Dedications: My four late friends Rory, Stan, Bryan, Jeff - shine on you crazy diamonds, they would have blogged too. Then theres Garry from Brisbane, Franco in Milan, Mike now in S.F. / my '60s-'80s gang: Ned & Joseph in Ireland; in England: Frank, Des, Guy, Clive, Joe & Joe, Ian, Ivan, Nick, David, Les, Stewart, the 3 Michaels / Catriona, Sally, Monica, Jean, Ella, Anne, Candie / and now: Daryl in N.Y., Jerry, John, Colin, Martin and Donal.

Friday, 20 February 2015

Great nights in the theatre, continued ...

When I began this blog a few years ago, I did some pieces on 'great nights in the theatre' - highlighting some shows that really were superlative - as per Theatre label: Maggie Smith as HEDDA directed by Ingmar Bergman in 1970, Glenda Jackson and young Marianne Faithfull in THREE SISTERS at the Royal Court in 1967, the original London production of FUNNY GIRL with Barbra Streisand in 1966, Ingrid Bergman in  A MONTH IN THE COUNTRY, Gielgud & Richardson in HOME, various HAMLETs and more .... Here's a couple more to remember:
SWAN LAKE - Matthew Bourne's stunningly original re-working of the classic ballet SWAN LAKE has been described as "as heartbreaking as BROKEBACK MOUNTAIN, as romantic as BEAUTIFUL THING, as camp as PRISCILLA QUEEN OF THE DESERT and as erotic as Bel Ami porn". Director and choreographer Matthew Bourne's long-running production is stunningly designed, imaginative and joyously funny. Its been revived several times since it first began twenty years ago. The dancing is always flawless whichever version you see. I saw it well over a decade ago and was of course blown away too. It tells the story of the young prince (Scott Ambler)  trapped in a life of dull duty with his ice queen mother. He escapes the palace and gets drunk one night at "a seedy club" mixing with the lowlifes and gets slung out. He staggers to the park and to the lake where he sees those swans ...... that music soars and the muscular swans take to the stage. Our prince is saved from suicide by the vision of the bare-chested lead swan (Adam Cooper) who dances and dances and leads him into a pas de deux as the prince confronts his desires and longing to be loved.
By replacing the iconic flock of female swans with a group of menacing muscle-bound men (and those four very camp cygnets), Bourne overturns one of the most beautiful sequences in classical ballet, and it still works perfectly with that marvellous Tchaikovsky score. Alas, the prince's happiness does not last, as the swan is transformed into the black swan at the royal ball (both swans played by the same dancer, as is the tradition) as the stage is set for the final act. Tchaikovsky of course was a frustrated gay man unable to live the life he wanted ...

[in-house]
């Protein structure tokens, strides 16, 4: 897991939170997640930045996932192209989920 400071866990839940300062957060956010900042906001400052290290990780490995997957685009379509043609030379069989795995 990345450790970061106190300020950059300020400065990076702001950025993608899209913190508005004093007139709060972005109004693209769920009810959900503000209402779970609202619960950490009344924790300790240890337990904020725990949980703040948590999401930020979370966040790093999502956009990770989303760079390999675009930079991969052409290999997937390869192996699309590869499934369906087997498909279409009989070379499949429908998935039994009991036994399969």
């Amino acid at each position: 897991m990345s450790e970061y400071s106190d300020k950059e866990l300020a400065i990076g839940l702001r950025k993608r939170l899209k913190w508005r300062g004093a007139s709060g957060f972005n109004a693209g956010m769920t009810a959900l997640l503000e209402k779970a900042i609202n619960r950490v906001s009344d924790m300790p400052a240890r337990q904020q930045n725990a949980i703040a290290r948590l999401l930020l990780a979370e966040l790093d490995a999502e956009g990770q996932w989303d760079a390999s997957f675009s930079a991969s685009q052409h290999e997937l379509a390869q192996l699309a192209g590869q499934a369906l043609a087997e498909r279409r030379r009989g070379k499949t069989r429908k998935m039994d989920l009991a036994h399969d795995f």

Bourne's version for his company "Adventures in Motion Pictures" dance company was first staged in 1995 at Sadlers Wells in London. Collecting over 30 international theatre awards including three Tonys, it has been acclaimed as a landmark achievement on the international stage. It has become the longest running ballet in the West End and on Broadway and enjoyed four hugely successful tours in the UK and thrilled audiences all over the world. There is also a dvd of the first iconic production which made stars of Adam Cooper and of course it also features at the climax of BILLY ELLIOTT. We also liked Matthew Bourne's eclectic versions of CINDERELLASLEEPING BEAUTY and CARMEN (the sexy CAR MAN set in a garage!).

Another astonishing show, as mentioned before, is that Royal Court production of Samuel Beckett's NOT I, with that tour-de-force performance by the recently departed Billie Whitelaw, which I saw back in 1973. We sit and watch a totally black stage where a mouth that floats eight feet above the floor recites a babbling stream of monologue that can mean whatever one wants it to. It only lasts 15 minutes but was agony to perform. In fact only 1 other actress has attempted it: Lisa Dwan did it a year or two ago. Its certainly an emotional experience. 

MY NIGHT WITH REG - we liked and recently reviewed this modern gay classic, now back in the west end. One of its cast Julian Ovenden explained on television that it is no longer "a gay play" or "an Aids play" as its depiction of gay life in the 1980s has become to much part of the mainstream culture. Also getting raves after transferring from the Old Vic is that stark new production of Arthur Miller's A VIEW FROM THE BRIDGE, with powerhouse performances from Mark Strong and Nicola Walker. One to catch before it finishes ...

Next week its Sondheim's ASSASSINS (below) and then in April that new production of GYPSY .... bring them on! 

No comments:

Post a Comment